American Physician Partners of Dallas, a company with no current operations, plans $237.6 million in acquisitions that would catapult it to the top of the nation's radiology practice management companies.
The startup company intends to finance its growth with a $75 million public offering of 5 million shares at a target price of $15 per share. The final pricing date of the IPO, filed June 27, isn't set.
The target price may seem ambitious, given that if investors pay $15 per share for American Physician stock, the company's book value--assets minus liabilities--will be only $2.08 per share. Plus, the company is launching its IPO at a time in which many other PPMs' stock prices are flagging.
But American Physician Partners will have two advantages. Behind it are two experienced healthcare investors: John Pappajohn and Richard Rainwater. It also will be able to make use of advantageous accounting rules that have been phased out for other companies. The rules give favorable tax treatment to companies combining in a single IPO, a transaction known in Wall Street parlance as a "poof IPO."
Following the IPO, American Physician Partners will buy seven radiology practices for $237.6 million, about $184 million of which will be in newly issued company stock, according to the company's IPO filing with the Securities and Exchange Commission. In 1996, the practices had combined revenues of $144 million and net incomes of $13.2 million, according to the SEC filing.
"It's a large transaction by any means," said Timothy Schier, a vice president in the Houston office of Cain Brothers, which has provided financial advice to one of American Physician Partners' intended acquisitions, M&S X-Ray Practices in San Antonio.
Once the transactions are completed, American Physician Partners would manage 218 radiologists, 42 hospital radiology departments and 65 imaging centers. That would have been worth $89.6 million in fees to the company in 1996, according to the SEC filing.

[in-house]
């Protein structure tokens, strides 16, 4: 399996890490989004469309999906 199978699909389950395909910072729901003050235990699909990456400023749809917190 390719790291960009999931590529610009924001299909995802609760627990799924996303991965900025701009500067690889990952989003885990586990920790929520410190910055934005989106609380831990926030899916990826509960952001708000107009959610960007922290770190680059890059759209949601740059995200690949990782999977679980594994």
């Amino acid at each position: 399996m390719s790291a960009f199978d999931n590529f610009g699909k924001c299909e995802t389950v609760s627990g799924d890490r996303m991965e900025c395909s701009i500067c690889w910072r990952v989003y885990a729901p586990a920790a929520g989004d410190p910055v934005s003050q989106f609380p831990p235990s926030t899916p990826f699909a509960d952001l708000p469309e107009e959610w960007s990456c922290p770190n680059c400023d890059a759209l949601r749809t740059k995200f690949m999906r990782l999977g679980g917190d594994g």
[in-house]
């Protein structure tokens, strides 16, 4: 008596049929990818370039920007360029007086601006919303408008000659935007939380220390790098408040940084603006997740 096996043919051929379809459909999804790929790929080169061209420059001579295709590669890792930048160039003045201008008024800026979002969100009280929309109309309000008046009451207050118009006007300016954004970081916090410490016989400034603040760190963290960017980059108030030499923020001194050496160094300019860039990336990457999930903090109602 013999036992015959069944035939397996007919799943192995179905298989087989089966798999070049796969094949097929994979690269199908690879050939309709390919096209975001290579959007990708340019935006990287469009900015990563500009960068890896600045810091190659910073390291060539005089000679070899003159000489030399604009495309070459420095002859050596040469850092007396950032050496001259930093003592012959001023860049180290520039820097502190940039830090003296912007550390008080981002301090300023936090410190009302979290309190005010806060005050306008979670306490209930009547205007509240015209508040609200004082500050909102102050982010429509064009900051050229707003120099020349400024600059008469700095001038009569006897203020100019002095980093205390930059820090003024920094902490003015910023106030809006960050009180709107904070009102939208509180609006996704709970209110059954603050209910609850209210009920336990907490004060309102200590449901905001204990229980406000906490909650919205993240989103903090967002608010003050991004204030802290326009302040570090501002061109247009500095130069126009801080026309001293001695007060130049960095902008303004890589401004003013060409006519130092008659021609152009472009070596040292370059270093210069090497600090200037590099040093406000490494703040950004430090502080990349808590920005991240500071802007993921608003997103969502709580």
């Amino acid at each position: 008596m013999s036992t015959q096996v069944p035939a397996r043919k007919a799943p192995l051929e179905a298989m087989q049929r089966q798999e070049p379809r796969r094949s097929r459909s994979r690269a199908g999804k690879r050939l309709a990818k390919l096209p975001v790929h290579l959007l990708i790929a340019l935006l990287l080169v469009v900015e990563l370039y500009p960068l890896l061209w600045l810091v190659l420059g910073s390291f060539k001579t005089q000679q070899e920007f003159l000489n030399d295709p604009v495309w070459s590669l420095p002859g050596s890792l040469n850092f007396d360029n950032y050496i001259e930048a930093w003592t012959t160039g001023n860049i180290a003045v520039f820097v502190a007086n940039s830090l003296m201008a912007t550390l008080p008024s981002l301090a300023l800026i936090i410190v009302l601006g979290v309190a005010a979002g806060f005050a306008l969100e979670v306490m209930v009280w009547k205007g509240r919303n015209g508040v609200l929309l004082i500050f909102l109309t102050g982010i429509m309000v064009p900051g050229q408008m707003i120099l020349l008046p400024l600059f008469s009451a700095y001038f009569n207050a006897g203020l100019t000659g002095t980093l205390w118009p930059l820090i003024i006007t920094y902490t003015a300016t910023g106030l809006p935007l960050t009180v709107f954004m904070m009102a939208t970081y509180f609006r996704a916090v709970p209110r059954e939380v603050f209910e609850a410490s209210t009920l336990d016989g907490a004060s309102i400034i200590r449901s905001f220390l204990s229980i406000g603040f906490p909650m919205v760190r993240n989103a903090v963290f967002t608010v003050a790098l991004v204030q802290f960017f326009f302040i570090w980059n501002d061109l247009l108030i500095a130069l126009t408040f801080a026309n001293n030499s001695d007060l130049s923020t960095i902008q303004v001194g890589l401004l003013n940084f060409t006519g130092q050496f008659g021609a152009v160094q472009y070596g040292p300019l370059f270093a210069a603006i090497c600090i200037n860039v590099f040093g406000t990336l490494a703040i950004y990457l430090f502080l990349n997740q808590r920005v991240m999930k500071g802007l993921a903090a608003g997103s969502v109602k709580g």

Only MedPartners subsidiary TeamHealth of Knoxville, Tenn., manages more radiologists-250 in 60 hospitals and imaging centers. TeamHealth, however, is not purely a radiology PPM.
American Physician Partners executives declined to comment for this story, citing SEC regulations barring discussion of an IPO in registration. But SEC documents reveal a great deal about how the company plans to come out of nowhere to engineer a leap to the top of the radiology practice management field.
The company's major investors are Des Moines venture capitalist Pappajohn and Derace Schaffer, M.D., of Rochester, N.Y. Together, the two men sit on the boards of three publicly traded healthcare companies.
Pappajohn has founded eight public healthcare companies, mostly biotechnology or contract management. He also has funded entrepreneurial schools at four Iowa colleges.
Schaffer founded Ide Group, one of American Physician's intended acquisitions, and he runs a venture capital firm, Lan Group.
The men invested $125,000 each in the company in April 1996, receiving more than 1 million shares. Their stakes would be worth about $15 million each if the IPO reaches its target price. That doesn't include stock options and equity received through the conversion of promissory notes.
Meanwhile, a private equity fund controlled by Fort Worth, Texas-based Rainwater bought $2 million of the $3.5 million in notes offered by American Physician Partners in October 1996. The notes pay 6% and can convert to 250,000 shares of stock, a minor holding in the company but enough to almost double Rainwater's investment to $3.75 million.
American Physician Partners is raising money elsewhere, too. It has a commitment from GE Capital for a $100 million credit facility, concurrent with the pricing of the IPO, according to SEC documents. Rainwater got commitments for early bank loans to start up what now is Columbia/HCA Healthcare Corp., but American Physician Partners said Rainwater was not instrumental in winning the GE Capital facility.
American Physician Partners has picked a leader with previous experience bringing a poof IPO to market. President and chief executive officer Gregory Solomon previously led Physicians Resource Group of Houston, an ophthalmology PPM. Physicians Resource Group went public in June 1995, needing just $13 million to acquire the assets of 100 physicians.
American Physician Partners is among the last poof IPOs the market will see. The company can account for its purchases as a pooling of interests, a manuever that the SEC expunged on July 31, 1996. Now, a company wanting to bring a poof IPO to market would have to account for its acquisitions as purchases, a far costlier route. American Physician Partners beat the deadline by incorporating in April 1996.
Another company that beat the SEC deadline and can benefit from the previous rules is MD Alliance, an Atlanta-based multispecialty group which has not yet filed an IPO, according to Wallingford Capital, a Chadds Ford, Pa.-based mergers-and-acquisitions group.